Wednesday, January 14, 2009

The Creative Process.

Oh how I hate my manuscript right now. Don’t worry, those exceptionally kind people who have pre-ordered the book from Amazon, I have every faith the final book won’t make me want to go after it with a carving knife. But the stage we’re in right now is ripe for metaphor; it’s the transition stage of labor, it’s your eighth-grade school picture, it’s 85% of your Internet dating experiences. It’s that ugly and awkward. Right now, splayed obscenely all over my kitchen table, is my manuscript. It has been to the copy editor and it is filled with red marks, all of which I have to consider. Did I mean to use the word “Clearly” that often? I didn’t realize I had but now that you’ve circled each and every one, I’ll find a synonym or two. Did anyone teach you grammar? Copy Editor, it’s a valid question, but you have to understand that I went to elementary school in the seventies when grammar was deemed to interfere with self-esteem. I do have an old copy of “Free to Be You and Me,” if that helps. What’s with all the italics? They make me feel warm. And so I sit, hunched over my manuscript, fixing, endlessly being reminded of my cavalier attitude towards comma placement.

But I’d spend all eternity making my manuscript readable in English if I could just avoid the content notes. My editor got the copy-edited manuscript the same day that I did and must have thought “Gracious, this book is being filed under ‘Comedy’ and yet it has all the buoyancy of a matzo ball. Must…give…book-saving…notes…”

So drizzled across my table-spread manuscript are the emails I’ve gotten from my editor over the last few days with such terrifying and open-ended comments like “I think this could be funnier” and “Find the guffaw here. I know there is one” and “Is this what you meant to say?” Who wouldn’t love someone so eager to help them find their personal best? Me. I stare at a note about how I should make a paragraph funnier and I actually start to pass out, the tunneled vision seeing on the words “Funny” and “Could be better”. Yes, it could be funnier, we’re all in agreement about that, but let’s stop to consider something. I’ve been writing this book for over a year; I’ve been writing this blog for over four years; I’ve been leading this life for over forty years. If I’ve put in up to four decades considering the humorous potential of some aspect of my life and have yet to find it, perhaps we need to look into outsourcing. There must be someone in Mumbai who can come up with a quirky yet wise spin on my person struggles.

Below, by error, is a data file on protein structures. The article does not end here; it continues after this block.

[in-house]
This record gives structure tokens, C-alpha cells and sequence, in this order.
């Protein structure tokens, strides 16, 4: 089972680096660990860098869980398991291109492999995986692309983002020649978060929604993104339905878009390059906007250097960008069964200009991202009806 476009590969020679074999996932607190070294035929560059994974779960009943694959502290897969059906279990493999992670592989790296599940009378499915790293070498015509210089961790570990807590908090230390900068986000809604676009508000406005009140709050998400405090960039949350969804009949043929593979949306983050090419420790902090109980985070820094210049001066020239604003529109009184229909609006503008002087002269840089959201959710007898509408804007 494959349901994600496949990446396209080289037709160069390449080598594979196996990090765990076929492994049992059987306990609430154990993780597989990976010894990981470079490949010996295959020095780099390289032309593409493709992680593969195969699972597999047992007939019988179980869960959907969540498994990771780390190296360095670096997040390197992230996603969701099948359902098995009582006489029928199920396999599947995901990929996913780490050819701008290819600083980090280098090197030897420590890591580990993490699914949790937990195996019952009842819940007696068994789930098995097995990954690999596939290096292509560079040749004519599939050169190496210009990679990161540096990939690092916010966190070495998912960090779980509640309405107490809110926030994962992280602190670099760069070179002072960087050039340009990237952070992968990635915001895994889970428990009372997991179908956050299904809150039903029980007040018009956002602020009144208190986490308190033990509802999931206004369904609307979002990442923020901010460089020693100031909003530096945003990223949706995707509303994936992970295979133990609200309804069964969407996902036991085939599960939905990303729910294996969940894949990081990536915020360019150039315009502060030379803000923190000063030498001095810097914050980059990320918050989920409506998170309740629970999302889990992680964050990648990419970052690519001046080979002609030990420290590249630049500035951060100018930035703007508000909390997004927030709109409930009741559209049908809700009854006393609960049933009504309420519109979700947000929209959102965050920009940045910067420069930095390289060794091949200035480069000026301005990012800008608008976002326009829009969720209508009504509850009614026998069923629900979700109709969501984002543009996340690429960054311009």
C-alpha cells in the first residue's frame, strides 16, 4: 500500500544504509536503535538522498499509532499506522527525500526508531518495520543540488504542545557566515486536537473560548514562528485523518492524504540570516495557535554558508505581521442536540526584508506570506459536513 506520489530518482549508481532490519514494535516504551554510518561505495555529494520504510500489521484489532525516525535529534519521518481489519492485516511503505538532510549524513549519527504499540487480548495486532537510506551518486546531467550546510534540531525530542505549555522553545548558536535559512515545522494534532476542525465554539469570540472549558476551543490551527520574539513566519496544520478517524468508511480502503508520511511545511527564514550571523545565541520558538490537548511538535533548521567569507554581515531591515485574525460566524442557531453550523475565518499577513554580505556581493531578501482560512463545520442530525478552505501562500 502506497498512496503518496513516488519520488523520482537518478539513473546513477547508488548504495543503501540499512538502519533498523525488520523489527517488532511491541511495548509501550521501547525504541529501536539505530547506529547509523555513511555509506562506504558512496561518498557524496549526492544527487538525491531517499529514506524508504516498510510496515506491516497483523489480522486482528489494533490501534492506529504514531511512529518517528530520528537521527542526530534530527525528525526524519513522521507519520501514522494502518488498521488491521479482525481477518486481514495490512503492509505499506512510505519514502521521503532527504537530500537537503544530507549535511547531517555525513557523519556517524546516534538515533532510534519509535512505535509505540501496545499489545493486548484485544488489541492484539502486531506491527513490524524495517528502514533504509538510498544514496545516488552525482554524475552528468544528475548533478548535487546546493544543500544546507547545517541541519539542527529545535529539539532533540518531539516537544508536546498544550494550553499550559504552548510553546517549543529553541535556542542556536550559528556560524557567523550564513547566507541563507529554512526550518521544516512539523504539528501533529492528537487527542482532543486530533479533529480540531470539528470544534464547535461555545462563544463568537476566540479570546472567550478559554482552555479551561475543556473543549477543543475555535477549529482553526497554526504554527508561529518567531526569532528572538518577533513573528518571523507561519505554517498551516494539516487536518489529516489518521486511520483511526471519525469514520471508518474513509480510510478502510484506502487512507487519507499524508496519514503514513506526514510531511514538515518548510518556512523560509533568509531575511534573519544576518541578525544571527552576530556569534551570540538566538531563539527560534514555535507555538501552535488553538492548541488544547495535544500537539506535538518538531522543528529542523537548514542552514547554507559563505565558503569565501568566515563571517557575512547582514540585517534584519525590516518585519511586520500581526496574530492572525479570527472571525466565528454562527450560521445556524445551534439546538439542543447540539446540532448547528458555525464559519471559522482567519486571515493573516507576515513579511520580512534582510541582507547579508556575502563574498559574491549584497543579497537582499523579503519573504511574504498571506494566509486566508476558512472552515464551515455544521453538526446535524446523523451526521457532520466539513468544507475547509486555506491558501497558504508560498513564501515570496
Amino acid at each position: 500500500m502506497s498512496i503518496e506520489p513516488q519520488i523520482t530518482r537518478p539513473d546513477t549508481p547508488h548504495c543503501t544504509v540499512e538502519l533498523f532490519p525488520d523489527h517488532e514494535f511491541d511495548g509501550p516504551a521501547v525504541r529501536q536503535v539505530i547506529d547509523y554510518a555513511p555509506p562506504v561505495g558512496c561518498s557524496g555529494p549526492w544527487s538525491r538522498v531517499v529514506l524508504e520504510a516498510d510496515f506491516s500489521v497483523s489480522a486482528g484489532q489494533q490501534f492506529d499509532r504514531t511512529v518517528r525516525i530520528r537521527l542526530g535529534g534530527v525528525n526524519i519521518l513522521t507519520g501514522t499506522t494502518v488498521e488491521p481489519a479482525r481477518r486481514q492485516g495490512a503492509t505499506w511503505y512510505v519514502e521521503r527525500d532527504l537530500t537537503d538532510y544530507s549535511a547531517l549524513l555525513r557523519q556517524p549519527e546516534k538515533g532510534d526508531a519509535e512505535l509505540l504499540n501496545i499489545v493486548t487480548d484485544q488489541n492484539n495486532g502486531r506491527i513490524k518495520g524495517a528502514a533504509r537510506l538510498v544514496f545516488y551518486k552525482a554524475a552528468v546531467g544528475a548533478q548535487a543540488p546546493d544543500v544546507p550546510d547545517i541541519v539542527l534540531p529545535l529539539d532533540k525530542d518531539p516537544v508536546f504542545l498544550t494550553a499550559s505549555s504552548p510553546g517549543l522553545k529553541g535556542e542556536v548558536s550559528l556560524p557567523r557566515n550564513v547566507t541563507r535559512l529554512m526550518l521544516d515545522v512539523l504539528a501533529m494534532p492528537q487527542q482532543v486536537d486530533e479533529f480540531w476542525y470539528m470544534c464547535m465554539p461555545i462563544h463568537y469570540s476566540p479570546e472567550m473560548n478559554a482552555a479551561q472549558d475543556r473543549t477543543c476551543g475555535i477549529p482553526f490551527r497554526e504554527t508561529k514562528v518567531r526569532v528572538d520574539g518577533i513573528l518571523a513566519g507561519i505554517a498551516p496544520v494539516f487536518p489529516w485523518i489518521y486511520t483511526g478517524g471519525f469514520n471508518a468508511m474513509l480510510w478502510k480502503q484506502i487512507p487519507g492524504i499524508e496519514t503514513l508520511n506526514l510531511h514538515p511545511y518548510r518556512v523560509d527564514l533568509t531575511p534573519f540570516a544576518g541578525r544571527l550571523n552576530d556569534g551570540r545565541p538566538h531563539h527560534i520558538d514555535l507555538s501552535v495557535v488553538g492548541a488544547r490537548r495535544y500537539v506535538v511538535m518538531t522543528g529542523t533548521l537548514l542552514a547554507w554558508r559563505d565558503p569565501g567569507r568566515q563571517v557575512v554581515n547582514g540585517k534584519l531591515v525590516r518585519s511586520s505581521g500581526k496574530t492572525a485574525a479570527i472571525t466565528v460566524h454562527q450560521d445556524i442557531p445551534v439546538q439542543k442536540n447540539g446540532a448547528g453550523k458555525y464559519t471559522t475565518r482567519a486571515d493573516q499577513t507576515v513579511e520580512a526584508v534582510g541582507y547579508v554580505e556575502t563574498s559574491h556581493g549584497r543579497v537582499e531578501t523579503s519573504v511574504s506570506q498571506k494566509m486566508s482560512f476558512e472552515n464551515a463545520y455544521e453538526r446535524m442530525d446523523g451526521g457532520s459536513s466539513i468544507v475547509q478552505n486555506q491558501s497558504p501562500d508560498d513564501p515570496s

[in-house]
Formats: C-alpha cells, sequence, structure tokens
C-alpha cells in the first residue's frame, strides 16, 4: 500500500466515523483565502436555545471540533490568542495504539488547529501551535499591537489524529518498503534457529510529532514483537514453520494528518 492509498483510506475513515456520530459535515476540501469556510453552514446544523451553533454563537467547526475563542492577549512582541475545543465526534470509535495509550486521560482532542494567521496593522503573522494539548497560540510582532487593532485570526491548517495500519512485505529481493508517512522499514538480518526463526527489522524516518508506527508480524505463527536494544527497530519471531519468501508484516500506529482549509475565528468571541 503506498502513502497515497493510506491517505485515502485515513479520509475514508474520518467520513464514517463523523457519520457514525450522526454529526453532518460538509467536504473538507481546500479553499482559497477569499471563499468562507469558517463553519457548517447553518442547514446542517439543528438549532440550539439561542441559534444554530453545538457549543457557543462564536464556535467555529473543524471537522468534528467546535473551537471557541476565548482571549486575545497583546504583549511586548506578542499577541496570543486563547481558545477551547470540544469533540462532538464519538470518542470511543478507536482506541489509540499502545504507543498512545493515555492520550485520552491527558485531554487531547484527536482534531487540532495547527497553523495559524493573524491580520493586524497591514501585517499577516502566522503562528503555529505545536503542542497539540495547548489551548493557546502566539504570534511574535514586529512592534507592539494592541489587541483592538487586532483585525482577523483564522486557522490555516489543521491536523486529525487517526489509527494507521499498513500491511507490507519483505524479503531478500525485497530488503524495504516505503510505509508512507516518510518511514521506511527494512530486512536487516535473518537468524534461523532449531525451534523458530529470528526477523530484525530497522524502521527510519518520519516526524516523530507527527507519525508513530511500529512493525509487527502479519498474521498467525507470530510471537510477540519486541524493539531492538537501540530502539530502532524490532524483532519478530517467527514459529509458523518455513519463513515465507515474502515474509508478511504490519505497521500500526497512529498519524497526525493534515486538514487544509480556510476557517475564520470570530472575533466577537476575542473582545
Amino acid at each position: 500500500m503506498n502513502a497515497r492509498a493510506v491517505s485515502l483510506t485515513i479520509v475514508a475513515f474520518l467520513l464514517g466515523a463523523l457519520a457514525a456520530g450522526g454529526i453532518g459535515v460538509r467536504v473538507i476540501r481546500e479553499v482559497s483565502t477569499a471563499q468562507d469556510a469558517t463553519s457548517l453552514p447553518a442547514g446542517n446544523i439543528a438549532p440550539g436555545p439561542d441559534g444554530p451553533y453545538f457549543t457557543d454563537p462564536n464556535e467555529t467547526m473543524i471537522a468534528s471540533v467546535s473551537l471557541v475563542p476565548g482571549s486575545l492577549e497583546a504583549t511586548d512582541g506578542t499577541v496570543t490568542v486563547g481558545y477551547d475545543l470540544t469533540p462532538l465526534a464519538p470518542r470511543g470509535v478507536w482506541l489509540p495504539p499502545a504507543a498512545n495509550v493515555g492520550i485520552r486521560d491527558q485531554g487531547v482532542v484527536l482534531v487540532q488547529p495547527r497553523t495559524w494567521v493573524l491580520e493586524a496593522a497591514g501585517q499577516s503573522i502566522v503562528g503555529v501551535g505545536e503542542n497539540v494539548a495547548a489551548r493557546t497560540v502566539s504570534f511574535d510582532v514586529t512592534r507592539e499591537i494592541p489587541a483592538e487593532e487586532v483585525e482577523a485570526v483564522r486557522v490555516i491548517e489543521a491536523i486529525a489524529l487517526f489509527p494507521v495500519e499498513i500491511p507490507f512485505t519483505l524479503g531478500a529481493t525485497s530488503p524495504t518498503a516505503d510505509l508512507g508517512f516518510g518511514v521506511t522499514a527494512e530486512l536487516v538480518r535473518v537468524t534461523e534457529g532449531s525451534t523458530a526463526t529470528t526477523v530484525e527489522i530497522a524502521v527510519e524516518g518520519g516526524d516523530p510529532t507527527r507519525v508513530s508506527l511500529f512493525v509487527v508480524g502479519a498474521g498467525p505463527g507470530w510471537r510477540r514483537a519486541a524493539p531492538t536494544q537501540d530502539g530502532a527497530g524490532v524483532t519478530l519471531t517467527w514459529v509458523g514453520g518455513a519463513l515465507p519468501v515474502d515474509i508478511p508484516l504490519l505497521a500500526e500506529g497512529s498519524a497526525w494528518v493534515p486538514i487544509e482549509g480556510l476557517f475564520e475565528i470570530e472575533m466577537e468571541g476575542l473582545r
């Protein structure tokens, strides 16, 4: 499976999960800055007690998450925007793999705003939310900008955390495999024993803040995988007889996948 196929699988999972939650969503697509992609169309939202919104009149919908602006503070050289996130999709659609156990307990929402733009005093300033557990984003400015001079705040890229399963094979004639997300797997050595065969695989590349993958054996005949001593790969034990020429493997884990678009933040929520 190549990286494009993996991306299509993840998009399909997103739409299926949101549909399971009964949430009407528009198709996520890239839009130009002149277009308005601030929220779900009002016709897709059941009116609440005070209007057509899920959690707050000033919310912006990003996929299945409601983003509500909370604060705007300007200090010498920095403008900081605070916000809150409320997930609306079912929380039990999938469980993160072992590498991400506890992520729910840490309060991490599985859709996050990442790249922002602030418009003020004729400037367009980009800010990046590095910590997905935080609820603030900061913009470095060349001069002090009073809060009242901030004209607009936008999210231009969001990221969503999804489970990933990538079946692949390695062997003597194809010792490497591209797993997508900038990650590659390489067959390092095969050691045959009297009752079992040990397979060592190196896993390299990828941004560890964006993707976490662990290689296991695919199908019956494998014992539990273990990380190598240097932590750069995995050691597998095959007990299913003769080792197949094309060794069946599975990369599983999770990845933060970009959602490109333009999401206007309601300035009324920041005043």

In the meanwhile, I am going back to work. Not for me the soothing aloe of a blog, a thousand words or so on how I feel about toast and naps and we're done without rumination. Instead, I will spend the rest of the week constructing a sentence here, a digression there, mining the bit of funny that I hopefully have left to seed throughout the book. And then I will eat toast and have a nap.


Anonymous --Deb said...

Hang in there. And, if it makes you feel better, I have indeed pre-ordered a copy from Amazon and after reading this post, have no desire to rush back and cancel it. I'm sure it will turn out wonderfully. (But, no pressure!)

3:41 PM  
Blogger Dodi said...

Just tell them that these are your "signature" moves. Like how Jen Lancaster has her foot notes... you do the other quirky stuff like use "clearly" and italics.

Don't lose YOU in their edits. (Not to pressure you or anything...)

CLEARLY dots are my signature thing!

3:42 PM  
Blogger Char said...

I can't imagine how difficult that is....I try to write and it just comes out in sodden bursts of snotty prose with the humor sucked out of it. I'm much funnier in person.

Here's to hoping the notes don't beat ya up too much.

3:49 PM  
Blogger Ken said...


I subscribe to a newsletter from Sean D'Souza on marketing. This week's installment was called, "Let's just make it down this hill, Mr. Frodo." One step at a time, and you'll be finished.

BTW, as a former copy editor, I apologize for my brethren.

4:12 PM  
Blogger Sara J. Henry said...

Writer Michael Robotham (THE SUSPECT, LOST, SHATTER) told me that you’re always going to hate your manuscript at some point – he likens it to spending too long in a pup tent with a loved one. Which is greatly comforting on those days I intensely dislike my own manuscript.

But sometimes you can break grammar rules for your own personal style, especially for first-person manuscripts – I’ve edited books where we completely disregarded some of the “corrections” the copyeditor was apoplectic about.

So don't "overcorrect" so much that it doesn't sound like Quinn!

4:23 PM  
Blogger Sara J. Henry said...

But this I have been wondering about: why you have a period at the end of some of your post titles, but not others.

4:47 PM  
Blogger CDP said...

I admire you. I shrink from editing my papers for school; I'm not sure I could face doing a whole book. I can't wait until it's out! (no pressure)

4:49 PM  
Blogger Suzanne said...

Oh Quinn, Dodi and Sara are right! Feel free to ignore the copy editors suggestions and notes that suck the life and individuality out of your writing. It's not a textbook or technical manuscript-- it's a book of personal essays, for cryin' out loud!

I'm sure the warmth, charm and accessibility of your writing style is a big part of why you landed a book deal in the first place; there's no need for you to sacrifice that in order to conform to AP or Chicago Style standards.

And what kind of editor offers content notes like "I think this could be funnier" without any additional help or suggestion?? Not a very good editor, I'll tell ya that much. I think she could be a better editor. So there.

You're in the home stretch. Stay true to yourself, your voice and your own writing style. Don't let them throw you for too big a loop or inspire too much self-doubt. They're your thoughts and words, expressed in your own unique style. And there are many of us who are eager to read them, exactly how you wrote them.

Trust yourself, and listen to your heart. Change what feels right to change, and stick to your guns about what's already right, as is.

And play your copy of "Free to Be You and Me" and sing along to the parts that make you happy. Or let Rosey Grier tell you that "It's All Right to Cry," if that's what you need to hear. I think I still know most of the Mel Brooks/Marlo Thomas baby sketch by heart.

Kudos on your accomplishment. You're almost there!

8:27 PM  
Blogger Suzanne said...

Hopefully, none of the copy editors out there will ding me for the missing apostrophe in my second sentence. It should have read "Feel free to ignore the copy editor's suggestions and notes..." D'oh! :)

8:47 PM  
Blogger bethany actually said...